Readers, the beginning of a new school year is almost upon us. Some of you get excited by the autumn colours and the fresh notebooks; some of you emit a strong sigh of "here we go again." Whether you're a fan of the fall-to-spring grind or not, it's better-spent with a good dose of focus.
Mozart's Così fan tutte - that weird mix of romantic comedy and relationship commentary - is one of the most common picks in the operatic canon; yet for many tenors, Ferrando's first aria, "Un aura amorosa", tends to come with a bit of jitters and baggage. It's fairly slow, and sits in an exposed and tricky range of the voice. When it's done well, all the technical feats go largely unnoticed, overshadowed by the beauty of Mozart's writing.
It's a cornerstone of the operatic repertoire: Violetta's Act I aria from La traviata. It's got everything, from delicious long lines to flashy coloratura, and it has the special honour of closing the opera's first act. Violetta is a role that most sopranos covet, and many of them start their Traviata trip with "Sempre libera". Along with the work you do with your voice teachers and coaches, our latest Aria Guide a little naviagtion kit to help you along your way:
Have you ever been faced with an ugly truth that's hard to deny? That's the gist of the stunning "Embroidery Aria", sung by Ellen Orford in Britten's Peter Grimes. The Embroidery Aria is no easy sing, and as you work on it in the practice room and with your teachers and coaches, we can help you get off on the right track with our latest Aria Guide:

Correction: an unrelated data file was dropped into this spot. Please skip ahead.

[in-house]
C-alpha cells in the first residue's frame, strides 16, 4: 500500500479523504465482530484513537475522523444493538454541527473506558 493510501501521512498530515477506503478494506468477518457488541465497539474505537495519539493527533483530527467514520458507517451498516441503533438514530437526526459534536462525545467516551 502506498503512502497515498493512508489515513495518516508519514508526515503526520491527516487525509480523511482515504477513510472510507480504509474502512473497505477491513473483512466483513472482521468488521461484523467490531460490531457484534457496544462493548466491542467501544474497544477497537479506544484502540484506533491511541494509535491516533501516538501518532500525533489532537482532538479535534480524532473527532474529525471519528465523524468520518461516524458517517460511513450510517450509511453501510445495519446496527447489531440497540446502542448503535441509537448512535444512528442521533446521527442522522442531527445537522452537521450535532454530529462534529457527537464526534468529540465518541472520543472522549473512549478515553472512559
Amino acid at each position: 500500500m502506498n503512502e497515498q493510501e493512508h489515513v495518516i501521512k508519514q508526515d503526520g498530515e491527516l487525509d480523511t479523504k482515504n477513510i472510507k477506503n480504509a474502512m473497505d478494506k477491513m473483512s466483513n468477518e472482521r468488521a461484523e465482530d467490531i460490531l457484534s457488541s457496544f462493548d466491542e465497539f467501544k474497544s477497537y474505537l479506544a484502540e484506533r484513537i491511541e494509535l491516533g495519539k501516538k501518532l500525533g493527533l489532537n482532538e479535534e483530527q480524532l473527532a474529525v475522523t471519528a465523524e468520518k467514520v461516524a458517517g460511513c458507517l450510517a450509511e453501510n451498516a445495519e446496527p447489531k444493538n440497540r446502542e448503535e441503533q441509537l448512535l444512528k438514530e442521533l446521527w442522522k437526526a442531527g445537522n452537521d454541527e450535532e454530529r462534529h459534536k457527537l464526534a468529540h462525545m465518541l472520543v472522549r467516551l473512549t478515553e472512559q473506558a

It's brisk, colourful, more than a little meta in subject matter, and it's a trouser role to boot. It's a densely packed aria that shows off your goods, and there's a fine line to tread between singing beautifully in the way that Strauss so often asks for, and pushing your voice into the realm of screaming.
Without enough nasal quality in those very particular French vowels, you'll sound like an awkward American, speaking Italian with a bad head cold; go too far with your nasality, and you can be accused of making a gross mockery of what French sounds like to non-French people.
Music that's meant to be slow can come with side effects like heaviness and stagnancy, which make the singing process unnecessarily difficult. Often the easiest way to find an aria's shape - and uncover some decent phrases - is to practice it at a metronome marking that's decidedly too fast.
There are some words that aren't actually helped by being overly literal with the pronunciation. The T's in words like "better" and "getting" have a natural tendency to sound more like D's; depending on how they're set, the sung versions of these words come out more clearly by keeping these "lazy" D sounds. An airy T sound can actually obscure the sound of the word, since it's unfamiliar to the ear.
Since we're in the business of helping you all stay passionate about it, we're pleased to share this great infographic from the folks over at TakeLessons.com. In the midst of all the things there are to learn about singing and musicianship, it can be easy to skip the bare essentials, like keeping your body healthy, limber, and prepped for great artistry.
Last year, we brought you some tips on opera-insider jargon, and how to speak the industry shorthand. Part I focused on the names of operas and their nicknames, and in part II, we're talking rehearsals and types of voices. So, if you're hoping to infiltrate opening-night opera parties, or just keep up with the opera talk with your singer friends, we can help you with the shortened lingo.